Our Universe is Dying

Brace yourselves: winter is coming. And by winter I mean the slow heat-death of the Universe, and by brace yourselves I mean don’t get terribly concerned because the process will take a very, very, very long time. (But still, it’s coming.)

vista-survey-telescope
Part of ESO’s VISTA telescope in Chile, one of seven telescopes used in the GAMA survey (ESO)

Based on findings from the Galaxy and Mass Assembly (GAMA) project, which used seven of the world’s most powerful telescopes to observe the sky in a wide array of electromagnetic wavelengths, the energy output of the nearby Universe (currently estimated to be ~13.82 billion years old) is currently half of what it was “only” 2 billion years ago — and it’s still decreasing.

“The Universe has basically plonked itself down on the sofa, pulled up a blanket and is about to nod off for an eternal doze,” said Professor Simon Driver from the International Centre for Radio Astronomy Research (ICRAR) in Western Australia, head of the nearly 100-member international research team.

As part of the GAMA survey 200,000 galaxies were observed in 21 different wavelengths, from ultraviolet to far-infrared, from both the ground and in space. It’s the largest multi-wavelength galaxy survey ever made.

Of course this is something scientists have known about for decades but what the survey shows is that the reduction in output is occurring across a wide range of wavelengths. The cooling is, on the whole, epidemic.

Watch a video below showing a fly-through 3D simulation of the GAMA survey:

“Just as we become less active in our old age, the same is happening with the Universe, and it’s well past its prime,” says Dr. Luke Davies, a member of the ICRAR research team, in the video.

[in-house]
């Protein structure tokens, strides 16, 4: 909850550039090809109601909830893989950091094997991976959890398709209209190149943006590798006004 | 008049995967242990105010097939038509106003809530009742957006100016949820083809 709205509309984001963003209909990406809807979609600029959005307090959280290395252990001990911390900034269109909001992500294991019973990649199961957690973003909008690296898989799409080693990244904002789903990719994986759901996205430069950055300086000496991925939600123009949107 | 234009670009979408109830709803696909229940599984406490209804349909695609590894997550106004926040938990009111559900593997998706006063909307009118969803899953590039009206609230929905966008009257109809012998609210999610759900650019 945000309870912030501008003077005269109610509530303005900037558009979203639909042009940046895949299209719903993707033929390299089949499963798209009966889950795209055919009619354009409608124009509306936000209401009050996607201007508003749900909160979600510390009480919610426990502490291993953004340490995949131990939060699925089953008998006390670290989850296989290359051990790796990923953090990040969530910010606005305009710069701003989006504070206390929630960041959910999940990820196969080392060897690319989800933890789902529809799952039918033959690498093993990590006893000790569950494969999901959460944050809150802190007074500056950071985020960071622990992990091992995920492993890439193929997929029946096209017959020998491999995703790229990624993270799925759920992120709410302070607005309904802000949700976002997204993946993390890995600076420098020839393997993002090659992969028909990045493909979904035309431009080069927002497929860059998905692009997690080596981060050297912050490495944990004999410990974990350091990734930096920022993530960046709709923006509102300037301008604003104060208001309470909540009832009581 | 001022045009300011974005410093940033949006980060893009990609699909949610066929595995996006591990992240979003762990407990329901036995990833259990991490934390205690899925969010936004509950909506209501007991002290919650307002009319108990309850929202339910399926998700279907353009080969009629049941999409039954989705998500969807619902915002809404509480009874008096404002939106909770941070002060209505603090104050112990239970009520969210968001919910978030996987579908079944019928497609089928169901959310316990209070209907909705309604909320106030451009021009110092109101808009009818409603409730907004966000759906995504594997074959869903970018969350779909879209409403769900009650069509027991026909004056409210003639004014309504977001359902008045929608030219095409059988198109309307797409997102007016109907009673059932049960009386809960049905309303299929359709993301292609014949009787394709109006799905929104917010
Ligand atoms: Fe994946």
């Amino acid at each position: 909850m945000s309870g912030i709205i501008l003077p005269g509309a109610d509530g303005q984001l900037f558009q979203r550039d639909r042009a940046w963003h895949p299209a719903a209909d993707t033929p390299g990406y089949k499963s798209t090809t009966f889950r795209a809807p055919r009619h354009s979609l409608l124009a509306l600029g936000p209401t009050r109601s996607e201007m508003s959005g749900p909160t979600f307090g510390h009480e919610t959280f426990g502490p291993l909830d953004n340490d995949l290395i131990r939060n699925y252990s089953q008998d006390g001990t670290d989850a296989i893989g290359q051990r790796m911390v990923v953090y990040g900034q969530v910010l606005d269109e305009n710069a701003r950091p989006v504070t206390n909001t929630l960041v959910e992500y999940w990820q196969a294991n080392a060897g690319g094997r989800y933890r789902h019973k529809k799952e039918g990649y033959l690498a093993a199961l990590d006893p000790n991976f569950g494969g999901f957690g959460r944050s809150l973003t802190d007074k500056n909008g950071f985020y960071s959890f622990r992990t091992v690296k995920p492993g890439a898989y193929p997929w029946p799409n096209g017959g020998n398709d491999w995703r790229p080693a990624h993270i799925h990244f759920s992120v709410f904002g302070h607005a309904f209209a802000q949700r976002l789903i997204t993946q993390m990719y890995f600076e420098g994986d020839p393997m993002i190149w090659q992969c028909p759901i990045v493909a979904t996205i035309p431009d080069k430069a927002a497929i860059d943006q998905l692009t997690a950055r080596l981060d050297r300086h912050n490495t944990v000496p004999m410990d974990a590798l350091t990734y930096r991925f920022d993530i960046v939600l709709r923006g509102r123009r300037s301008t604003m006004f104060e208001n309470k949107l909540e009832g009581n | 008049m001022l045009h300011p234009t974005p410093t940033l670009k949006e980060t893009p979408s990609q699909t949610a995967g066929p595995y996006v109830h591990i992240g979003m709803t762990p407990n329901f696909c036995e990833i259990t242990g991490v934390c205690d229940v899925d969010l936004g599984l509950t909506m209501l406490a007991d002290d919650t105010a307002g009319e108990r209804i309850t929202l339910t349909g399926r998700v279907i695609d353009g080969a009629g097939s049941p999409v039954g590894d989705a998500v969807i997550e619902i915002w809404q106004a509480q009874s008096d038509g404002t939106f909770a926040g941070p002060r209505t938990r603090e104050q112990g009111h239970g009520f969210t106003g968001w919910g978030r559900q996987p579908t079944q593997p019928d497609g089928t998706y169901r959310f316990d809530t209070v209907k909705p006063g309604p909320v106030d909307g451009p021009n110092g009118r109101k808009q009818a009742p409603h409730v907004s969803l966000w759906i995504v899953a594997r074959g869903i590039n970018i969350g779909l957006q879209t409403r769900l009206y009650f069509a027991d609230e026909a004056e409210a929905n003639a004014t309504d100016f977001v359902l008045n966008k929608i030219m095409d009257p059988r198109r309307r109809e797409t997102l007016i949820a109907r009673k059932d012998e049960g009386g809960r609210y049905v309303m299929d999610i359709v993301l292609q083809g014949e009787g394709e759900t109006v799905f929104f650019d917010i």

But, unlike living carbon-based bags of mostly water like us, the Universe won’t ever actually die. And for a long time still galaxies will evolve, stars and planets will form, and life – wherever it may be found – will go on. But around it all the trend will be an inevitable dissipation of energy.

“It will just grow old forever, slowly converting less and less mass into energy as billions of years pass by,” Davies says, “until eventually it will become a cold, dark, and desolate place where all of the lights go out.”

Our own Solar System will be a quite different place by then, the Sun having cast off its outer layers – roasting Earth and the inner planets in the process – and spending its permanent retirement cooling off as a white dwarf. What will remain of Earthly organisms by then, including us? Will we have spread throughout the galaxy, bringing our planet’s evolutionary heritage with us to thrive elsewhere? Or will our cradle also be our grave? That’s entirely up to us. But one thing is certain: the Universe isn’t waiting around for us to decide what to do.

The findings were presented by Professor Driver on Aug. 10, 2015, at the IAU XXIX General Assembly in Honolulu, and have been submitted for publication in the Monthly Notices of the Royal Astronomical Society.

Read more/sources: ESO and ICRAR